Recent years of research have shown that the complex temporal structure of ongoing oscillations is scale-free and characterized by long-range temporal correlations. Detrended fluctuation analysis (DFA) has proven particularly useful, revealing that genetic variation, normal development, or disease can lead to differences in the scale-free amplitude modulation of oscillations. Furthermore, amplitude dynamics is remarkably independent of the time-averaged oscillation power, indicating that the DFA provides unique insights into the functional organization of neuronal systems. To facilitate understanding and encourage wider use of scaling analysis of neuronal oscillations, we provide a pedagogical explanation of the DFA algorithm and its underlying theory. Practical advice on applying DFA to oscillations is supported by MATLAB scripts from the Neurophysiological Biomarker Toolbox (NBT) and links to the NBT tutorial website http://www.nbtwiki.net/. Finally, we provide a brief overview of insights derived from the application of DFA to ongoing oscillations in health and disease, and discuss the putative relevance of criticality for understanding the mechanism underlying scale-free modulation of oscillations.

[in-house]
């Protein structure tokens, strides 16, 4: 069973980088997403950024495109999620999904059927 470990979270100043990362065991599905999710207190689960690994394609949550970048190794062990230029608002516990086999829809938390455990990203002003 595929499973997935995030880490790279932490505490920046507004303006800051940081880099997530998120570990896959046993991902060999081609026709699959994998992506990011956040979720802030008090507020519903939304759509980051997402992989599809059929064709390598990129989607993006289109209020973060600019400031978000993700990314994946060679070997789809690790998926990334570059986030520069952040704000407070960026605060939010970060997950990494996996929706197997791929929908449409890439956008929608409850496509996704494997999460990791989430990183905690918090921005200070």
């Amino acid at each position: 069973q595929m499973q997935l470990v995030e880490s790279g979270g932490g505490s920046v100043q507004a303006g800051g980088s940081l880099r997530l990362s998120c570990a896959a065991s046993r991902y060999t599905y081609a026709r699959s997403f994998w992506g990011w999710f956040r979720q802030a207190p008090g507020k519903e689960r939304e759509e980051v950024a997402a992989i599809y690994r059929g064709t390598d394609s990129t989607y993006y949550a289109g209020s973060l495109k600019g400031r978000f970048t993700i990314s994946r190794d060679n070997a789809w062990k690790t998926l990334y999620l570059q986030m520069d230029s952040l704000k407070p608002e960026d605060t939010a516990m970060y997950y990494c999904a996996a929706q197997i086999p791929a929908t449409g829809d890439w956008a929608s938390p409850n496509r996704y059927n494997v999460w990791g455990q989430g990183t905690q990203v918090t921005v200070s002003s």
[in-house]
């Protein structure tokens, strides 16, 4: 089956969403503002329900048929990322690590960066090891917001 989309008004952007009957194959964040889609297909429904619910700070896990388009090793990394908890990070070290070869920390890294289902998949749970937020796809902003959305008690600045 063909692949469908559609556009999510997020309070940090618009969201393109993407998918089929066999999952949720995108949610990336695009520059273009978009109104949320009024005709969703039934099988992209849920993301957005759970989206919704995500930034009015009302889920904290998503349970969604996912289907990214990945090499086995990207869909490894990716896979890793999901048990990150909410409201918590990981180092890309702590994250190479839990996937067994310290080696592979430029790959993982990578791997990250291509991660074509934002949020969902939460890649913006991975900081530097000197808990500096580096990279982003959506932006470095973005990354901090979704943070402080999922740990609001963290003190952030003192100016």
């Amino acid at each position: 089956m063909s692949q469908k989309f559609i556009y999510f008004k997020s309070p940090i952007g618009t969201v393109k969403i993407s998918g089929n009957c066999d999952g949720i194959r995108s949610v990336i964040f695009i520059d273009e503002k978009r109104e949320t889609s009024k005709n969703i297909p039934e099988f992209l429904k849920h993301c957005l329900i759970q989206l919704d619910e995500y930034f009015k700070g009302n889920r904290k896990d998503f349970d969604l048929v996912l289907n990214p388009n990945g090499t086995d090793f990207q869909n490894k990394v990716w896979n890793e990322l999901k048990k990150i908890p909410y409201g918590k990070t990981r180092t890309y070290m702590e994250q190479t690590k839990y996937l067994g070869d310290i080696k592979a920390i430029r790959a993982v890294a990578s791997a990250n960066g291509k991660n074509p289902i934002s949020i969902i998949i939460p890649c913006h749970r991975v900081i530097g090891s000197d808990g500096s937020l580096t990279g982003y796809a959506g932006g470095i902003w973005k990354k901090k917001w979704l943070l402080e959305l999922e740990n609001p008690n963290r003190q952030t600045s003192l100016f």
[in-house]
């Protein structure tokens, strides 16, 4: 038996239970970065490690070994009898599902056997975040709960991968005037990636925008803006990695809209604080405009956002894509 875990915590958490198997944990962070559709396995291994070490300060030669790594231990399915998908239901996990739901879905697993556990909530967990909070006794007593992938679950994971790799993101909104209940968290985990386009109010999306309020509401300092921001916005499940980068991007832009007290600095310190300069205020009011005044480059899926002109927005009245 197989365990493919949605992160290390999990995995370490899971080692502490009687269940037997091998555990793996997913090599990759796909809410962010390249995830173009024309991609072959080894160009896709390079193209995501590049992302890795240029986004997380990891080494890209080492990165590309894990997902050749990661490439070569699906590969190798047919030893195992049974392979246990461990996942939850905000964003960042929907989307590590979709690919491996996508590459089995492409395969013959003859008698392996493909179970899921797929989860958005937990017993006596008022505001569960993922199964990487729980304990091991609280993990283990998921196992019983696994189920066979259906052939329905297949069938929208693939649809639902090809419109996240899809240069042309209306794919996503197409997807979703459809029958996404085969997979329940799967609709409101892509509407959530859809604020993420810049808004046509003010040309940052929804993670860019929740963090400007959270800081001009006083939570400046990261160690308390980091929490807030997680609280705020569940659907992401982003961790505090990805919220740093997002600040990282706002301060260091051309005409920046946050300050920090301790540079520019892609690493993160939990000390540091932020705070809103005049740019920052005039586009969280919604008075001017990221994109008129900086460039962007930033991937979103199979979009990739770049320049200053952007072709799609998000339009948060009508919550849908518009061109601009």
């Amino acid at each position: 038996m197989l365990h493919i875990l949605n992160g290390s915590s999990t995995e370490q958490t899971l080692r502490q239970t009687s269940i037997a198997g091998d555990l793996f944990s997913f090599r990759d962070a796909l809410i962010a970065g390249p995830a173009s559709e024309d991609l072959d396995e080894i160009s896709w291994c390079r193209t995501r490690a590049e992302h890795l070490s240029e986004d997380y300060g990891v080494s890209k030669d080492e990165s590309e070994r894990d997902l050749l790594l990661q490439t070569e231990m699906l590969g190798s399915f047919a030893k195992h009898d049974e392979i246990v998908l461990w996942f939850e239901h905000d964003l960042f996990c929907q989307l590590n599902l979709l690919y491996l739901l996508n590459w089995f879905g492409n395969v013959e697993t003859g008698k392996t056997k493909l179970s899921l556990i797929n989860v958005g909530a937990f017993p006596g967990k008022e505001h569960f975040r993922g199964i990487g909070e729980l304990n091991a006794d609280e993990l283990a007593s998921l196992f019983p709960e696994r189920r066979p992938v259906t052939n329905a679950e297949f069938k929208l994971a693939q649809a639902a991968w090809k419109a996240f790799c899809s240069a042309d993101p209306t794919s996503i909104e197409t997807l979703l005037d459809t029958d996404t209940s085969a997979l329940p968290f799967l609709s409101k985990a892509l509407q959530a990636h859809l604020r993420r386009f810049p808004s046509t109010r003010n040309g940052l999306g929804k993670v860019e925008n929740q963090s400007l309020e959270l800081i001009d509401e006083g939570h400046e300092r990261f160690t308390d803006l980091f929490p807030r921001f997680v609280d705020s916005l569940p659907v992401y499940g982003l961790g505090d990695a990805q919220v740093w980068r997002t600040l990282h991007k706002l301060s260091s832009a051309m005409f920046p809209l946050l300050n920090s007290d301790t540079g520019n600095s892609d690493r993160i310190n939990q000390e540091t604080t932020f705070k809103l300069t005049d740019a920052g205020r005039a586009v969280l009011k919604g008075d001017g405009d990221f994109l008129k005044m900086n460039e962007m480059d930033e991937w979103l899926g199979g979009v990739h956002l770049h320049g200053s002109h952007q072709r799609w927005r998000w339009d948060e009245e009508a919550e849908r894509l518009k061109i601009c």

Genomic selection is routinely used worldwide in agricultural breeding. However, in Russia, it is still not used to its full potential partially due to high genotyping costs. The use of genotypes imputed from the low-density chips (LD-chip) provides a valuable opportunity for reducing the genotyping costs. Pork production in Russia is based on the conventional 3-tier pyramid involving 3 breeds; therefore, the best option would be the development of a single LD-chip that could be used for all of them. Here, we for the first time have analyzed genomic variability in 3 breeds of Russian pigs, namely, Landrace, Duroc, and Large White and generated the LD-chip that can be used in pig breeding with the negligible loss in genotyping quality. We have demonstrated that out of the 3 methods commonly used for LD-chip construction, the block method shows the best results. The imputation quality depends strongly on the presence of close ancestors in the reference population. We have demonstrated that for the animals with both parents genotyped using high-density panels high-quality genotypes (allelic discordance rate < 0.05) could be obtained using a 300 single nucleotide polymorphism (SNP) chip, while in the absence of genotyped ancestors at least 2,000 SNP markers are required. We have shown that imputation quality varies between chromosomes, and it is lower near the chromosome ends and drops with the increase in minor allele frequency. Imputation quality of the individual SNPs correlated well across breeds. Using the same LD-chip, we were able to obtain comparable imputation quality in all 3 breeds, so it may be suggested that a single chip could be used for all of them. Our findings also suggest that the presence of markers with extremely low imputation quality is likely to be explained by wrong mapping of the markers to the chromosomal positions